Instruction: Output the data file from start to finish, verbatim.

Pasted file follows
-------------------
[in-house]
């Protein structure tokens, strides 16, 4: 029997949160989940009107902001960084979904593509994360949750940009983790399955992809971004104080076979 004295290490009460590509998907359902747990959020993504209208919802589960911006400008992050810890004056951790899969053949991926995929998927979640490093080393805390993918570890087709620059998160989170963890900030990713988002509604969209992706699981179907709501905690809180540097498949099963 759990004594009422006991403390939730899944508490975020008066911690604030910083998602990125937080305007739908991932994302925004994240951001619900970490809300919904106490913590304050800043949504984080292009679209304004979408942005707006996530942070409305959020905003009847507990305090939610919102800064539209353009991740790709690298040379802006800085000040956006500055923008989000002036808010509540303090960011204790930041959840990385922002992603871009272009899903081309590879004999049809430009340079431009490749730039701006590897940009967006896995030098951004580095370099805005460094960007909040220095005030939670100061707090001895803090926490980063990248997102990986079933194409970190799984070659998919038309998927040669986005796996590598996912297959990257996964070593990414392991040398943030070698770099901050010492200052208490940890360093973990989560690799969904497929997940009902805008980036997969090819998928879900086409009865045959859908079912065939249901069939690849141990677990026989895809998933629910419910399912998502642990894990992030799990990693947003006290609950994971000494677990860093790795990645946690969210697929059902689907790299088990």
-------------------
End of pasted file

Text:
[in-house]
């Protein structure tokens, strides 16, 4: 029997949160989940009107902001960084979904593509994360949750940009983790399955992809971004104080076979 004295290490009460590509998907359902747990959020993504209208919802589960911006400008992050810890004056951790899969053949991926995929998927979640490093080393805390993918570890087709620059998160989170963890900030990713988002509604969209992706699981179907709501905690809180540097498949099963 759990004594009422006991403390939730899944508490975020008066911690604030910083998602990125937080305007739908991932994302925004994240951001619900970490809300919904106490913590304050800043949504984080292009679209304004979408942005707006996530942070409305959020905003009847507990305090939610919102800064539209353009991740790709690298040379802006800085000040956006500055923008989000002036808010509540303090960011204790930041959840990385922002992603871009272009899903081309590879004999049809430009340079431009490749730039701006590897940009967006896995030098951004580095370099805005460094960007909040220095005030939670100061707090001895803090926490980063990248997102990986079933194409970190799984070659998919038309998927040669986005796996590598996912297959990257996964070593990414392991040398943030070698770099901050010492200052208490940890360093973990989560690799969904497929997940009902805008980036997969090819998928879900086409009865045959859908079912065939249901069939690849141990677990026989895809998933629910419910399912998502642990894990992030799990990693947003006290609950994971000494677990860093790795990645946690969210697929059902689907790299088990």